Scientists have produced a high-quality draft genome sequence of cabernet sauvignon, the world’s most popular red wine grape variety.
“This will help us understand what makes cabernet sauvignon cabernet sauvignon.”
The findings are the result of new sequencing technology combined with a new computer algorithm that can yield detailed information about complex genomes of various organisms.
Success of the new genome assembly, which allows researchers to assemble large segments of an organism’s DNA, also was demonstrated on the common research plant Arabidopsis thaliana and the coral mushroom (Clavicorona pyxidata). The findings appear in the journal Nature Methods.
“For grapevine genomics, this new technology solves a problem that has limited the development of genomic resources for wine grape varieties,” says the lead researcher of the cabernet sauvignon sequencing effort, Dario Cantu of the University of California, Davis, department of viticulture and enology. “It’s like finally being able to uncork a wine bottle that we have wanted to drink for a long time.
“The new process provides rapid access to genetic information that cabernet sauvignon has inherited from both its parents, enabling us to identify genetic markers to use in breeding new vines with improved traits,” he says.
The first genome sequence for the common grapevine, Vitis vinifera, was completed in 2007. Because it was based on a grapevine variety that was generated to simplify the genome assembly procedure, rather than a cultivated variety, that sequence lacks many of the genomic details that economically important wine grape varieties possess, Cantu says.
He notes that the new sequencing technology will enable his research group to conduct comparative studies between cabernet sauvignon and other historically and economically important wine grape varieties.
“This will help us understand what makes cabernet sauvignon cabernet sauvignon,” he says.
Grapes in a hotter climate
“The new genomic information that will be generated with this new genomics approach will accelerate the development of new disease-resistant wine grape varieties that produce high-quality, flavorful grapes and are better suited to environmental changes,” Cantu says.
Warmer temperatures attributed to climate change are already being recorded in many prime grape-growing regions of the world. And in California, where the value of grape crops varies widely and is heavily influenced by local climate, it is especially important that new varieties be able thrive despite warming temperatures.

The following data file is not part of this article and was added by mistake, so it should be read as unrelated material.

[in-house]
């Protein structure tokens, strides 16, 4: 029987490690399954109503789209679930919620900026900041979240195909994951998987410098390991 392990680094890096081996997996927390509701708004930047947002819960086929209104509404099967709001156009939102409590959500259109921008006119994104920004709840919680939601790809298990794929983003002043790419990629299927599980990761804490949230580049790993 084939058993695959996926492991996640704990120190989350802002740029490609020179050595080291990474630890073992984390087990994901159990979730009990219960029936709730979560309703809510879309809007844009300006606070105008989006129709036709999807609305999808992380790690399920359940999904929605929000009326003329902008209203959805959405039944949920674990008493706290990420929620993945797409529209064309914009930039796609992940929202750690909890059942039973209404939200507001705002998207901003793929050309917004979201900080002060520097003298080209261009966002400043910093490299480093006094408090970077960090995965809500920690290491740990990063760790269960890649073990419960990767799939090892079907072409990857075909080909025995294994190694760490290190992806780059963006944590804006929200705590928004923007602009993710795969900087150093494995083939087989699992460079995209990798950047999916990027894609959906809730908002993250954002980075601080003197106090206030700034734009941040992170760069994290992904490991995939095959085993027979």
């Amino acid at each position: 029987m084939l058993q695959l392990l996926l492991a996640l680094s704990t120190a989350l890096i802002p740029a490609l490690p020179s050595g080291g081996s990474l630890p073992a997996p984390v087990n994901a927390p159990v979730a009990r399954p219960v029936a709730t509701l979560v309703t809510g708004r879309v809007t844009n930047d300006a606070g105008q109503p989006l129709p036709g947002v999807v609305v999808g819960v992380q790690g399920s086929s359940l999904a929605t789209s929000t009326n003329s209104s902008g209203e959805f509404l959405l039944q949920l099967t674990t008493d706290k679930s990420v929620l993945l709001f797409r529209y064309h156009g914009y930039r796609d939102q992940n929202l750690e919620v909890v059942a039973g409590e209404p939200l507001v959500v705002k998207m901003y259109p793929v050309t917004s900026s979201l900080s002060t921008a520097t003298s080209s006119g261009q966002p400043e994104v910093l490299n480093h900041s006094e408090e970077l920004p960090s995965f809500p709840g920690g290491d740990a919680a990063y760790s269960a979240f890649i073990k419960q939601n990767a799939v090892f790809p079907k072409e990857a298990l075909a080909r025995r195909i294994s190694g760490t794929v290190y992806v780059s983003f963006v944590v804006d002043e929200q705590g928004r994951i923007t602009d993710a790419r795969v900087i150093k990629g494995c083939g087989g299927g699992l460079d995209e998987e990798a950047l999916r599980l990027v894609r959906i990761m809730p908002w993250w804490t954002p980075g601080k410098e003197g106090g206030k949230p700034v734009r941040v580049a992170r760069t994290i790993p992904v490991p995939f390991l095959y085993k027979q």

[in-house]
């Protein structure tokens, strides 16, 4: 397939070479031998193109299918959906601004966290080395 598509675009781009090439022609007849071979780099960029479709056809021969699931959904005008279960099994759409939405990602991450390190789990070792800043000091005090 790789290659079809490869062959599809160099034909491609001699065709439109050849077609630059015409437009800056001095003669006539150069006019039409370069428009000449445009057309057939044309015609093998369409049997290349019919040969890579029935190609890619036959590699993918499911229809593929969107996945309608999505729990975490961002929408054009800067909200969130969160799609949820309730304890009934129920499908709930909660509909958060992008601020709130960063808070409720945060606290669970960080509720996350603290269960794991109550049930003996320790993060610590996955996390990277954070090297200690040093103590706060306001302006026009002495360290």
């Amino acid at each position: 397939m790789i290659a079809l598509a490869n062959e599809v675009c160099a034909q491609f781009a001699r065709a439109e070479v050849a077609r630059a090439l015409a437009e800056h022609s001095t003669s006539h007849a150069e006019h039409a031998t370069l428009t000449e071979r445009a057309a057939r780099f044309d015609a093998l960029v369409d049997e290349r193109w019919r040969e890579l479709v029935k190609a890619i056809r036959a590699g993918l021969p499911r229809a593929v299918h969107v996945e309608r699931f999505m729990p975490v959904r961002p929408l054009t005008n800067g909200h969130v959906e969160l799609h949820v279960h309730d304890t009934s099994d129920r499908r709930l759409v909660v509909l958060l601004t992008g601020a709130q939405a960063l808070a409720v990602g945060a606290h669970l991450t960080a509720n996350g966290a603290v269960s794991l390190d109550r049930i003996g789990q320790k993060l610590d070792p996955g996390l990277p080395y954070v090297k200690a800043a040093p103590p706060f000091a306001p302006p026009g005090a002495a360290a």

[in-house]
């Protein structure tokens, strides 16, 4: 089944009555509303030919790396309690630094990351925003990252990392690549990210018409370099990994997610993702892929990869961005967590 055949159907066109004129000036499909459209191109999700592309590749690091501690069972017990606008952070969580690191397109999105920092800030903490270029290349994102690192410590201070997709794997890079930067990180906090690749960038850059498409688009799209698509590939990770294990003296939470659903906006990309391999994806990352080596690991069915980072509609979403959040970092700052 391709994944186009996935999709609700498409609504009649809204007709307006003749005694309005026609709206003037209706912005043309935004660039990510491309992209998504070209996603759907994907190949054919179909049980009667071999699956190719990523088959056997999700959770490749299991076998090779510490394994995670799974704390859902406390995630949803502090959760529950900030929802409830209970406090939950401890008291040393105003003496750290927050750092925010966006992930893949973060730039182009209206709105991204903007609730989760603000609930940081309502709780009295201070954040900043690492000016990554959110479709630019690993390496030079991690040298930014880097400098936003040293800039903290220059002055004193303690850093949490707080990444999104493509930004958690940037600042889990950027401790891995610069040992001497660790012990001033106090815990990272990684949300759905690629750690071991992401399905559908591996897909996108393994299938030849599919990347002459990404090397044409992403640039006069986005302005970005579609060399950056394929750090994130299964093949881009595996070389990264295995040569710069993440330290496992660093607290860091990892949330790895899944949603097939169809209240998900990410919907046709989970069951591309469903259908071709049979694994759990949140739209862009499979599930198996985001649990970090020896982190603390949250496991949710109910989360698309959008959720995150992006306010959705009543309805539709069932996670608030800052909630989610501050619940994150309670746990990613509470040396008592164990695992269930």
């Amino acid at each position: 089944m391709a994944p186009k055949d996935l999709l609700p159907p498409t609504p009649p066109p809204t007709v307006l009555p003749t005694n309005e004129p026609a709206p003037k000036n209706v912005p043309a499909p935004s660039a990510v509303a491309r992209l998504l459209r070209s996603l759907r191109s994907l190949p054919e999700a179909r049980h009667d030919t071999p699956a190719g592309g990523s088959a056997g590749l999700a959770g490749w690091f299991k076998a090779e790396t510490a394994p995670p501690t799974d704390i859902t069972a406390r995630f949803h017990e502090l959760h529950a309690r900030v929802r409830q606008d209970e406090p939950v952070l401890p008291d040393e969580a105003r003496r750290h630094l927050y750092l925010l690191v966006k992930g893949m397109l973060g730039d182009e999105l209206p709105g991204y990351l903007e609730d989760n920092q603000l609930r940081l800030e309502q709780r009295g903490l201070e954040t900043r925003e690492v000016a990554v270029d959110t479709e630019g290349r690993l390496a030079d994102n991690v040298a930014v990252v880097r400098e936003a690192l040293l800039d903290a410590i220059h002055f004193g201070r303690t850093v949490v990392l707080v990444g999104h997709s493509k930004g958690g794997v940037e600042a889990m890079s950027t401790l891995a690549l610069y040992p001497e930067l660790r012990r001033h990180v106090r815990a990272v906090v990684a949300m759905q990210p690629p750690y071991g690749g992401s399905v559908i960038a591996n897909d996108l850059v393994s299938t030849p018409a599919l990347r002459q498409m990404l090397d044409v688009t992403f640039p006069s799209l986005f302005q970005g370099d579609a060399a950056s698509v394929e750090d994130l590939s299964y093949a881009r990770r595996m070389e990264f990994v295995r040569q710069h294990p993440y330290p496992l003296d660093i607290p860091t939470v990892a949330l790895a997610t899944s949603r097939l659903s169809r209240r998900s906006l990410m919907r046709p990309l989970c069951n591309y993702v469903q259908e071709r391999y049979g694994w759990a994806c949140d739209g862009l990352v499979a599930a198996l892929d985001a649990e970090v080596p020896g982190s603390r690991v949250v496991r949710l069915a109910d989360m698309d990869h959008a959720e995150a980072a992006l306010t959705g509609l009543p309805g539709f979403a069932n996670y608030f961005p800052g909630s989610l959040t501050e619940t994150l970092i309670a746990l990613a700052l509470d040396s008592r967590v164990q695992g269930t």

“In a worsening climate, drought, and heat stress will be particularly relevant for high-quality viticultural areas such as Napa and Sonoma,” Cantu says.
A cabernet sauvignon mystery
The new sequencing effort may also answer some of the questions that have surrounded the ancestry of cabernet sauvignon for centuries, Cantu says.
“Having access to this genomic information is historically fascinating,” Cantu says, noting that the cabernet sauvignon grape variety is thought to date no later than the 17th century. He notes that in 1997 UC Davis plant geneticist Carole Meredith used DNA fingerprinting techniques to identify cabernet franc and sauvignon blanc as the two varieties that had crossed to produce cabernet sauvignon.
“Today, you can find cabernet sauvignon growing on every continent except Antarctica,” Cantu says. “And because grape vines have been propagated by plant cuttings rather than grown from seed, all of the cabernet sauvignon vines are genetically identical, with the exception of some spontaneous, clonal mutations.
“Using this new genome sequencing process, we can now develop the genetic markers necessary to combine important traits into new varieties,” Cantu says. “It’s been 400 years since that was last done for cabernet sauvignon; we can do better than that.”
Funding for the cabernet sauvignon genome sequencing came from J. Lohr Vineyards and Wines. Collaborators on the study are from UC Davis; the University of Nevada, Reno; and the University of Verona, Italy.
The three-pronged, proof-of-concept study used an open-source genome assembly process called FALCON-unzip, developed by Pacific Biosciences of Menlo Park, California. Chen-Shan Chin, the firm’s leading bioinformatician, led the study.
In addition to lead author Chen-Shan Chin, other researchers on the overall sequencing study are from Pacific Biosciences; Johns Hopkins University; Cold Spring Harbor Laboratory; the Department of Energy Joint Genomic Institute; and the Salk Institute for Biological Studies.
Source: UC Davis